Continued from “The Commercial Lease and Your New San Diego Business“.
Perhaps one of the most important aspects of starting a new business is the hiring of employees. Employees are often both the face and backbone of any company and their hiring comes with a host of legal obligations, liabilities, and expenses. Some estimates place the cost of finding, interviewing, hiring, and training a new employee at nearly $4,000. In addition to each employee’s salary, employers need to add approximately 18% to employment costs for withholdings, payroll
taxes, worker’s compensation, and compliance with labor laws and this is exclusive of employee
The first step in successfully completing the hiring process is to determine whether your company is, in fact, in need of an employee or employees. For new businesses, knowledge and experience in the company’s industry helps to guide the decision. If you are opening a retail clothing outlet in a busy shopping mall, you will almost certainly have to hire employees. The decision for existing businesses is more complex. Although every business is different, there are several key warning signs: missing deadlines; making mistakes due to excessive workload; or being so overwhelmed with miscellaneous tasks that it becomes difficult to focus on key aspects of the business. Whether starting a new business or considering the hiring of employees for the first time, it’s important that the business has the resources to follow through.
Once a business has decided that employees are necessary to its continued growth and success, there are a series of important steps that the business needs to take to ensure it complies with local, state and federal laws.
Obtain an Employer Identification Number
Employer identification numbers (EIN) are tax identification numbers issued by the Internal Revenue Service (“IRS”) which are necessary to report taxes and submit other tax documentation. An EIN number can be obtained at the IRS website by completing a short application process.
Establish A System To Withhold And Record Employment Taxes
The IRScrequires that all employers withhold employment taxes and keep records of such withholdings for at least four years. Further, employers must submit W-4s (forms that state how much will be withheld from each employee’s paycheck) to the IRS and report annually how much they’ve paid in wages and withheld in taxes on their W-2s. In addition to being necessary for compliance with IRS and state tax regulations, the maintenance of tax records allows a company to monitor its growth, track expenses, and prepare tax returns. For many small businesses, outsourcing payroll is an cost effective way of complying with employment and tax laws.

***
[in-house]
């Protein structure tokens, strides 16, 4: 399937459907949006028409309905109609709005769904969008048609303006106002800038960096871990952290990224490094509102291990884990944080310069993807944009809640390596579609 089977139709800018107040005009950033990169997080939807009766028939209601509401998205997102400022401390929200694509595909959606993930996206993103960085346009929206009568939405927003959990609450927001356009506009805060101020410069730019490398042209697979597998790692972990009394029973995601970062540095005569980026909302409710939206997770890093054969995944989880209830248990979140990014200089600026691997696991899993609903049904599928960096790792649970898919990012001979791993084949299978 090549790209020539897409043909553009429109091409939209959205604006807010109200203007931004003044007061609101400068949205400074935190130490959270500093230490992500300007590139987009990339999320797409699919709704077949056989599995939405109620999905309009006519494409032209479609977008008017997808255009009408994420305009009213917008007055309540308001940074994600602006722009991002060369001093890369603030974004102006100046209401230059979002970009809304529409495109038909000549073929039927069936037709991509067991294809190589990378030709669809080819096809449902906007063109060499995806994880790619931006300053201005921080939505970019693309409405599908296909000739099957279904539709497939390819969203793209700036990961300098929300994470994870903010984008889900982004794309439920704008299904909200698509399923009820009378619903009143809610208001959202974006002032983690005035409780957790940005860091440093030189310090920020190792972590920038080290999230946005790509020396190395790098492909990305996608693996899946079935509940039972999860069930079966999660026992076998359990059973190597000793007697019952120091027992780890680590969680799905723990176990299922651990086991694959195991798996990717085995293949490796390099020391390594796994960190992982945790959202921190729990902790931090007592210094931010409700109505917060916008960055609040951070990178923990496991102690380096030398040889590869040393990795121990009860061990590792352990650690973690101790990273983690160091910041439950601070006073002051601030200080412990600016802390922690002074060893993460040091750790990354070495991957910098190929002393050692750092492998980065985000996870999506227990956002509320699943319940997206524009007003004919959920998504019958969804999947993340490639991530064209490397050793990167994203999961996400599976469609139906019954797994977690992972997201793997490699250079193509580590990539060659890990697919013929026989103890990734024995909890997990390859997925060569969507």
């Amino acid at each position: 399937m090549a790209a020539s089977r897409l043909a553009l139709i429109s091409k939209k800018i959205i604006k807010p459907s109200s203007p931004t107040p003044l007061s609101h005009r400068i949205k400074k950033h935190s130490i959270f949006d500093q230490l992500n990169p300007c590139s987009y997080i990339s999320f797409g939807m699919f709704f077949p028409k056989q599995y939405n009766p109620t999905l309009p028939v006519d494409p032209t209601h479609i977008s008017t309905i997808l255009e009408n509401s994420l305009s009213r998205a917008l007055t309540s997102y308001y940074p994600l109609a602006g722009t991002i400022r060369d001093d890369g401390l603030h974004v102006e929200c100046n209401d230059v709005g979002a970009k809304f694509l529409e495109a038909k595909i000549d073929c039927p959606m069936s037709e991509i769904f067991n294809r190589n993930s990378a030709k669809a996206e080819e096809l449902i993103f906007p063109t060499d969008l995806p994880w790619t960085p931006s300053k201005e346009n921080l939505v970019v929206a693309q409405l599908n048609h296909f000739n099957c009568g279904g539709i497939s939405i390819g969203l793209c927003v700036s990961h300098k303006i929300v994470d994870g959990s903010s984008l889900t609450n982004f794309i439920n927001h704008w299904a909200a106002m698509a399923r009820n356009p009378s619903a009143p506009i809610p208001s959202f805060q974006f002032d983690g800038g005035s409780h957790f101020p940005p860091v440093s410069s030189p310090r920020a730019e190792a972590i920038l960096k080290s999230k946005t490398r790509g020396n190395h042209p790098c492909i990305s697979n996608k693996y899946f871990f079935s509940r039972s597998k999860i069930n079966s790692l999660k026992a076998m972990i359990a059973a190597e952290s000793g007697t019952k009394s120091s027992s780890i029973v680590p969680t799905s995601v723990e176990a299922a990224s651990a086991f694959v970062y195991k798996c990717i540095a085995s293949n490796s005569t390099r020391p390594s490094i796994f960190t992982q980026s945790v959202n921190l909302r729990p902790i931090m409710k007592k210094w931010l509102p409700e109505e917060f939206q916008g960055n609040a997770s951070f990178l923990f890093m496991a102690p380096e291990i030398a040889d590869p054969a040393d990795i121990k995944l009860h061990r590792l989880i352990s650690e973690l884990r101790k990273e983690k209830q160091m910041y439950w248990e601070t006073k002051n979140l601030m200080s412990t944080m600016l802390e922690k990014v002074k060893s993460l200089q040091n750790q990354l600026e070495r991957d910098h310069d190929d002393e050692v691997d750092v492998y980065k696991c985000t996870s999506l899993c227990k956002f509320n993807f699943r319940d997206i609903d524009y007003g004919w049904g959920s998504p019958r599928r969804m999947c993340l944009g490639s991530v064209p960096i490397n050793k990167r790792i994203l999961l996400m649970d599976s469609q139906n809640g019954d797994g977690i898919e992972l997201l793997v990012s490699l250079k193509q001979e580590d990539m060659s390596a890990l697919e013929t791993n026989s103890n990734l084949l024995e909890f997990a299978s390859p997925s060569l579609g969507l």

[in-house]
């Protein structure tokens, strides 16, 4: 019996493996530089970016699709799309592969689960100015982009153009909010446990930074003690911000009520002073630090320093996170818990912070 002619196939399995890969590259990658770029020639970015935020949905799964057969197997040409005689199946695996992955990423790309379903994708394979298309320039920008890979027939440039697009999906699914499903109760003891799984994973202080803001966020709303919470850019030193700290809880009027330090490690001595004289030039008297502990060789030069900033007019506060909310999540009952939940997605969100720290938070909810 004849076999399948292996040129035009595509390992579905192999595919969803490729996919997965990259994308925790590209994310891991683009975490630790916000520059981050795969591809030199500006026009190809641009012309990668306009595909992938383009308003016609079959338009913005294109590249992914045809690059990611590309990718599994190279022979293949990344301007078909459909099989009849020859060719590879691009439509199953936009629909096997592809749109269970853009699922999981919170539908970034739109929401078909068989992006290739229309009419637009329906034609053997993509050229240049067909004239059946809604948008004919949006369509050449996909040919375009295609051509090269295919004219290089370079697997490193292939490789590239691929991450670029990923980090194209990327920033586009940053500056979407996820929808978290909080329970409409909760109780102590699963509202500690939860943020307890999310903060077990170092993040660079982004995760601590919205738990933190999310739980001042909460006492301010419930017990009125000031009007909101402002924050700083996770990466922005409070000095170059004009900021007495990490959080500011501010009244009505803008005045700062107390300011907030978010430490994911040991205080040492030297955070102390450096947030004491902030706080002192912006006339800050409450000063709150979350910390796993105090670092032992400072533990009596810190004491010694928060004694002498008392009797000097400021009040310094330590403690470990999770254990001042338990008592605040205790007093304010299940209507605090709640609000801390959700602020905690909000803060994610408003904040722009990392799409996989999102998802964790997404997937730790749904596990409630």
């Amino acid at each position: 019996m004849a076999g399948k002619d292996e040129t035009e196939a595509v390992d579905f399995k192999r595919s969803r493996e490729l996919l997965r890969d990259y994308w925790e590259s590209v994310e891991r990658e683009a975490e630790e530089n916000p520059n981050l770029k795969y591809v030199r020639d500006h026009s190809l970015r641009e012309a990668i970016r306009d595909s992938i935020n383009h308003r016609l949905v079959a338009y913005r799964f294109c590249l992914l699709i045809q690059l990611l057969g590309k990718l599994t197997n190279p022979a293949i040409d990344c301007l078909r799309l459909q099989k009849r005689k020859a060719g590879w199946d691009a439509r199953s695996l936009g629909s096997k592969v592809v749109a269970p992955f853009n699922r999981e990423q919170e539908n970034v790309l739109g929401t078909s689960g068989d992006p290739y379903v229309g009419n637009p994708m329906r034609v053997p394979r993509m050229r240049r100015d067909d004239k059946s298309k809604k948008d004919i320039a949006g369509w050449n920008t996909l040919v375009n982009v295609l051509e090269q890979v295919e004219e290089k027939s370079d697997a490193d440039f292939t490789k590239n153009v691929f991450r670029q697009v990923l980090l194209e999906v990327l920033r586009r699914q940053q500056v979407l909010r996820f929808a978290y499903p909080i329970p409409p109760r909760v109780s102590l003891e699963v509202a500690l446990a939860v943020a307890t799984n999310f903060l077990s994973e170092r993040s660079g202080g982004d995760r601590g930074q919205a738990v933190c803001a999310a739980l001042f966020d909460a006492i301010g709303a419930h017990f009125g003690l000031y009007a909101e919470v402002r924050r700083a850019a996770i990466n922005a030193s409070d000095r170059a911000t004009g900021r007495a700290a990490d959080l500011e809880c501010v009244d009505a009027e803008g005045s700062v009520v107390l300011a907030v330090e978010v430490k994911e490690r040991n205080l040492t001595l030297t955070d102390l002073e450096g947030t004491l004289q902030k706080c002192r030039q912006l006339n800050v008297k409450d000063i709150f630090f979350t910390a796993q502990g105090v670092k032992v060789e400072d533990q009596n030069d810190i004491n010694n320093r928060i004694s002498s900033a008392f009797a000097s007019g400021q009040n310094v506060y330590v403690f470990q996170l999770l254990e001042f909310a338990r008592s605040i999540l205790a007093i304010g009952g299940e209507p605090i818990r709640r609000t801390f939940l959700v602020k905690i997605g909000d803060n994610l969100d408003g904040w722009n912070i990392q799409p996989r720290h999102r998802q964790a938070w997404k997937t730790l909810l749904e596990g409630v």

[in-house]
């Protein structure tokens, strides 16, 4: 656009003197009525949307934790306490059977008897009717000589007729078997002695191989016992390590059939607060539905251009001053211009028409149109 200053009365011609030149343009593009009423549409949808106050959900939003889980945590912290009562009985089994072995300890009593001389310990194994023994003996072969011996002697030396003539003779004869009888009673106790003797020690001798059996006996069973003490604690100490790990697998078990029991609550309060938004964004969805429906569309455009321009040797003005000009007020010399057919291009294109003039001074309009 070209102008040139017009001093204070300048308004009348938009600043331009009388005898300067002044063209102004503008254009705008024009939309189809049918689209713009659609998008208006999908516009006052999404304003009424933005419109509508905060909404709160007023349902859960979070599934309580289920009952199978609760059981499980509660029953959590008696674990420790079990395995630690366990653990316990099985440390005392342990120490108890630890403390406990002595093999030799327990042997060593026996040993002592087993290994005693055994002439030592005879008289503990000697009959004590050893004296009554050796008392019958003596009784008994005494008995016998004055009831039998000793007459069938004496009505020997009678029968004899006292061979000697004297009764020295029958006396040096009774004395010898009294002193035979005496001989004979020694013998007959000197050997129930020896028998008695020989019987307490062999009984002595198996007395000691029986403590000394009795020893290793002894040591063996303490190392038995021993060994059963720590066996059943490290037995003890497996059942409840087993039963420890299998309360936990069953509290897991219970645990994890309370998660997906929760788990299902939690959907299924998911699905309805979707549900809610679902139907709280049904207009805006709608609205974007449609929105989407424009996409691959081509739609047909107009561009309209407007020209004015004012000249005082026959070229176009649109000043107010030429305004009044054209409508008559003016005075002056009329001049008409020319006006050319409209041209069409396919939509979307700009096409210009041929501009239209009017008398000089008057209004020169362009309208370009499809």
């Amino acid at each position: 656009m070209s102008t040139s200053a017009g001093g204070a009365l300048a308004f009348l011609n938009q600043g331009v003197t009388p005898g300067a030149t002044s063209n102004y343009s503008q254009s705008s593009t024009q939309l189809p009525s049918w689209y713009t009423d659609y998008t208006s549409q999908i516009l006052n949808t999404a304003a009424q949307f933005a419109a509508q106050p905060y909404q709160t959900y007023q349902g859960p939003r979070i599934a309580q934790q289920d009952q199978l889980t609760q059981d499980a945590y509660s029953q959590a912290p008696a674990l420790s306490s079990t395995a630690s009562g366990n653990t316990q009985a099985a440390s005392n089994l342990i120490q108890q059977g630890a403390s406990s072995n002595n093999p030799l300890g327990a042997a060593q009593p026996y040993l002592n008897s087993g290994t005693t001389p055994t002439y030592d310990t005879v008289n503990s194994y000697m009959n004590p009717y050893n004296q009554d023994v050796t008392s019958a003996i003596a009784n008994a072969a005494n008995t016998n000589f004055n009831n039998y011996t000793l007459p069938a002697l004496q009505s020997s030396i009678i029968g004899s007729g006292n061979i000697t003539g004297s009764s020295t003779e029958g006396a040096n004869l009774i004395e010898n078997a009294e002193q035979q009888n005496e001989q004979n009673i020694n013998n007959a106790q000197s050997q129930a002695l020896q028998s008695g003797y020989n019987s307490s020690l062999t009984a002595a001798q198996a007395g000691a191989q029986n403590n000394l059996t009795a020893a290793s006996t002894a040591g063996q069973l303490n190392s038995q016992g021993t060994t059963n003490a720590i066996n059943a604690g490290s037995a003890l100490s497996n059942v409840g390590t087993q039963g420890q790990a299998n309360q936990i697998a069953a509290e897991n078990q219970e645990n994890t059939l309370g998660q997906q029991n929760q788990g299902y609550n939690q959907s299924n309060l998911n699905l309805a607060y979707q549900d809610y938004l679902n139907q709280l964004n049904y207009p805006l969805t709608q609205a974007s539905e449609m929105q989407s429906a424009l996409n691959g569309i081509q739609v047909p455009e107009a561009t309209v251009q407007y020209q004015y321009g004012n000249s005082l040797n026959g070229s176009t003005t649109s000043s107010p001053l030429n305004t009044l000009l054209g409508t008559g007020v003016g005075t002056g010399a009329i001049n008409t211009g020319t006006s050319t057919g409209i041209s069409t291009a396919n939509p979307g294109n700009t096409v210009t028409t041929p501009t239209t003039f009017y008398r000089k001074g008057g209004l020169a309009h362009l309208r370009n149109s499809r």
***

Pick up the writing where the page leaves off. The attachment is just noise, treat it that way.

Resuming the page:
Employee Eligibility Verification
Government requires that employers take steps to verify a new employee’s eligibility to work in the United States. Employers must complete Form I-9, requiring employers to check an employee’s documentation regarding citizenship or eligibility to work in the U.S., within three days of
hiring. Although employers do not have to submit I-9 forms to the
government, they are required to maintain them for the three years
following the date of hire or one year following termination, whichever
Register With The State’s Hiring Reporting Program
California requires that all employers report new or rehired employees to the
state’s New Employee Registry within twenty (20) days of the employee’s
first day of work. Employees that have been rehired after a separation
of at least sixty (60) consecutive days must also be reported.
Employers must provide the following information in the report:
- Employer’s business name, contact individual, address, phone number, California employer account number, and Federal EIN.
- Employee’s full name, social security number, address, and date of first work day.
Obtain Workers’ Compensation Insurance
California law requires all businesses with even a single employee to carry
workers’ compensation insurance coverage from a licensed insurer
authorized to write policies in California or become self-insured. In
California, a business may apply to the state to be self-insured, but
must have a net worth of at least $5 million and a net income of
$500,000 per year, and post a security deposit.
Post Required Notices
Federal and state law requires that employers display certain posters in the
workplace designed to inform employees as to certain rights and employer responsibilities. For example, all business are required to display a
poster discussing the The Fair Labor Standards Act (FLSA), establishing
minimum wage, overtime pay, record keeping, and youth employment
standards affecting workers in the private sector and in federal, state,
and local governments.
For a more detailed analysis on hiring employees see “New and Growing San Diego Businesses – Hiring Employees“. Consult with an experienced San Diego business attorney if you are uncertain about the hiring process.